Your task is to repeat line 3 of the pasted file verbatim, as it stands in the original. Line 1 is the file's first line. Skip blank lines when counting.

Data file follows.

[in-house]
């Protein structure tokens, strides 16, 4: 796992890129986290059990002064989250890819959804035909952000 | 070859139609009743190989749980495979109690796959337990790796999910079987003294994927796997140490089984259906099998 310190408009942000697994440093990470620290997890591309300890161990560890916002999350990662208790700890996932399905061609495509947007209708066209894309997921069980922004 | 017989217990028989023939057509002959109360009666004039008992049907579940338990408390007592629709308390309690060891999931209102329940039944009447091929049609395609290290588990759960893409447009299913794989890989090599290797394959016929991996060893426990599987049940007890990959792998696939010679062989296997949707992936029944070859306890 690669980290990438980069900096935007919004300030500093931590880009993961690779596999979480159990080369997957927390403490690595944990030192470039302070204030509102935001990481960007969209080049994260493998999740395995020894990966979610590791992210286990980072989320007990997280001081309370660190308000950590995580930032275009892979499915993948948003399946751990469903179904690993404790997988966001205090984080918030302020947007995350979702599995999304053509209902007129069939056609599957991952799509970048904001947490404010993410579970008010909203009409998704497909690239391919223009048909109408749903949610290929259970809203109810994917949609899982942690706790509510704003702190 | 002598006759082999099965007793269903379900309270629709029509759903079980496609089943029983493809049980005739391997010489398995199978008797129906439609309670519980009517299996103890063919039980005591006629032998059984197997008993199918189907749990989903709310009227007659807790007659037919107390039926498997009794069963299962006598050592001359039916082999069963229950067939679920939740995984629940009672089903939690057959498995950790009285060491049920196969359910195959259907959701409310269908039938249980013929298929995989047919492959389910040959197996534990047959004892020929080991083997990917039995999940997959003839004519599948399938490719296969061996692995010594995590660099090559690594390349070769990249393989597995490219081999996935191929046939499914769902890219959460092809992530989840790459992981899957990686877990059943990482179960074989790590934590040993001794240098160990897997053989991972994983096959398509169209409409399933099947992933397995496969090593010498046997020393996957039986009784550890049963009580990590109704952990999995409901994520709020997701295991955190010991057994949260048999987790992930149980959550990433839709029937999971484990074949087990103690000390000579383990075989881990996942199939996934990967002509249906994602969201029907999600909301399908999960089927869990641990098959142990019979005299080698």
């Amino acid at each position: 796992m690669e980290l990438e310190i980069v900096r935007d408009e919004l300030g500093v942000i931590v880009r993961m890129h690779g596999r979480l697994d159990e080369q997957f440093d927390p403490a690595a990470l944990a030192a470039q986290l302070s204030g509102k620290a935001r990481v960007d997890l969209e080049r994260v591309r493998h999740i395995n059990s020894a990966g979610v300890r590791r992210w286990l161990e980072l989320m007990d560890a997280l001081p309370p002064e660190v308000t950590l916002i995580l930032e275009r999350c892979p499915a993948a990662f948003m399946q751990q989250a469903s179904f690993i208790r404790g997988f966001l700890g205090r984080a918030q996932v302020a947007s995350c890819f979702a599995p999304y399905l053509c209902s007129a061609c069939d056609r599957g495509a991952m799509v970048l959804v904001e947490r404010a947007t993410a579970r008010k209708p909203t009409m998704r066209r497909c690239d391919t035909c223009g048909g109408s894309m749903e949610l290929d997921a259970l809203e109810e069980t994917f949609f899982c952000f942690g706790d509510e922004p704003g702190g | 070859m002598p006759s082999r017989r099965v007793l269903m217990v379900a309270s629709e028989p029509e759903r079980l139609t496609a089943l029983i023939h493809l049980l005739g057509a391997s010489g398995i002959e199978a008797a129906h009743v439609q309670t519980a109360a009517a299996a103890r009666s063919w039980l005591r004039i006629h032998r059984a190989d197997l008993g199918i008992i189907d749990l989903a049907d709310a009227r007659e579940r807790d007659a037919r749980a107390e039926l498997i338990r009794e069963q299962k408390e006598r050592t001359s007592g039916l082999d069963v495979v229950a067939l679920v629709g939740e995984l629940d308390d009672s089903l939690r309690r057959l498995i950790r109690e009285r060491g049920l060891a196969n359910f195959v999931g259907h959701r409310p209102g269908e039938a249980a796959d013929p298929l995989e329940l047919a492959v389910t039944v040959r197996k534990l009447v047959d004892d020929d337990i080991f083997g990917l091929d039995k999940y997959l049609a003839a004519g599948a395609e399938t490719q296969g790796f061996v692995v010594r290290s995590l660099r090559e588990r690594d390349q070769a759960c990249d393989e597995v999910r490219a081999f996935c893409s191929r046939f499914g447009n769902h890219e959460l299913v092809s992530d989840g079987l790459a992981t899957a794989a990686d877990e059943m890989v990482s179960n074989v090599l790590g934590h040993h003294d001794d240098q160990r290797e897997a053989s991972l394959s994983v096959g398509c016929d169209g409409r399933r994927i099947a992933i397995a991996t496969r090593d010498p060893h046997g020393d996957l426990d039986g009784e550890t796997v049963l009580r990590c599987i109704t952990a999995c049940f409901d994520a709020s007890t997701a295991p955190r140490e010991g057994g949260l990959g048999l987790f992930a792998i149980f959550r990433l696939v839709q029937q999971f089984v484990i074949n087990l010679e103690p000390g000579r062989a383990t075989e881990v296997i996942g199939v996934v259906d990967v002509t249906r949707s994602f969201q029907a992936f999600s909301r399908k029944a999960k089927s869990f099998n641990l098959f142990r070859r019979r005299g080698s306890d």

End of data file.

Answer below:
């Amino acid at each position: 796992m690669e980290l990438e310190i980069v900096r935007d408009e919004l300030g500093v942000i931590v880009r993961m890129h690779g596999r979480l697994d159990e080369q997957f440093d927390p403490a690595a990470l944990a030192a470039q986290l302070s204030g509102k620290a935001r990481v960007d997890l969209e080049r994260v591309r493998h999740i395995n059990s020894a990966g979610v300890r590791r992210w286990l161990e980072l989320m007990d560890a997280l001081p309370p002064e660190v308000t950590l916002i995580l930032e275009r999350c892979p499915a993948a990662f948003m399946q751990q989250a469903s179904f690993i208790r404790g997988f966001l700890g205090r984080a918030q996932v302020a947007s995350c890819f979702a599995p999304y399905l053509c209902s007129a061609c069939d056609r599957g495509a991952m799509v970048l959804v904001e947490r404010a947007t993410a579970r008010k209708p909203t009409m998704r066209r497909c690239d391919t035909c223009g048909g109408s894309m749903e949610l290929d997921a259970l809203e109810e069980t994917f949609f899982c952000f942690g706790d509510e922004p704003g702190g | 070859m002598p006759s082999r017989r099965v007793l269903m217990v379900a309270s629709e028989p029509e759903r079980l139609t496609a089943l029983i023939h493809l049980l005739g057509a391997s010489g398995i002959e199978a008797a129906h009743v439609q309670t519980a109360a009517a299996a103890r009666s063919w039980l005591r004039i006629h032998r059984a190989d197997l008993g199918i008992i189907d749990l989903a049907d709310a009227r007659e579940r807790d007659a037919r749980a107390e039926l498997i338990r009794e069963q299962k408390e006598r050592t001359s007592g039916l082999d069963v495979v229950a067939l679920v629709g939740e995984l629940d308390d009672s089903l939690r309690r057959l498995i950790r109690e009285r060491g049920l060891a196969n359910f195959v999931g259907h959701r409310p209102g269908e039938a249980a796959d013929p298929l995989e329940l047919a492959v389910t039944v040959r197996k534990l009447v047959d004892d020929d337990i080991f083997g990917l091929d039995k999940y997959l049609a003839a004519g599948a395609e399938t490719q296969g790796f061996v692995v010594r290290s995590l660099r090559e588990r690594d390349q070769a759960c990249d393989e597995v999910r490219a081999f996935c893409s191929r046939f499914g447009n769902h890219e959460l299913v092809s992530d989840g079987l790459a992981t899957a794989a990686d877990e059943m890989v990482s179960n074989v090599l790590g934590h040993h003294d001794d240098q160990r290797e897997a053989s991972l394959s994983v096959g398509c016929d169209g409409r399933r994927i099947a992933i397995a991996t496969r090593d010498p060893h046997g020393d996957l426990d039986g009784e550890t796997v049963l009580r990590c599987i109704t952990a999995c049940f409901d994520a709020s007890t997701a295991p955190r140490e010991g057994g949260l990959g048999l987790f992930a792998i149980f959550r990433l696939v839709q029937q999971f089984v484990i074949n087990l010679e103690p000390g000579r062989a383990t075989e881990v296997i996942g199939v996934v259906d990967v002509t249906r949707s994602f969201q029907a992936f999600s909301r399908k029944a999960k089927s869990f099998n641990l098959f142990r070859r019979r005299g080698s306890d």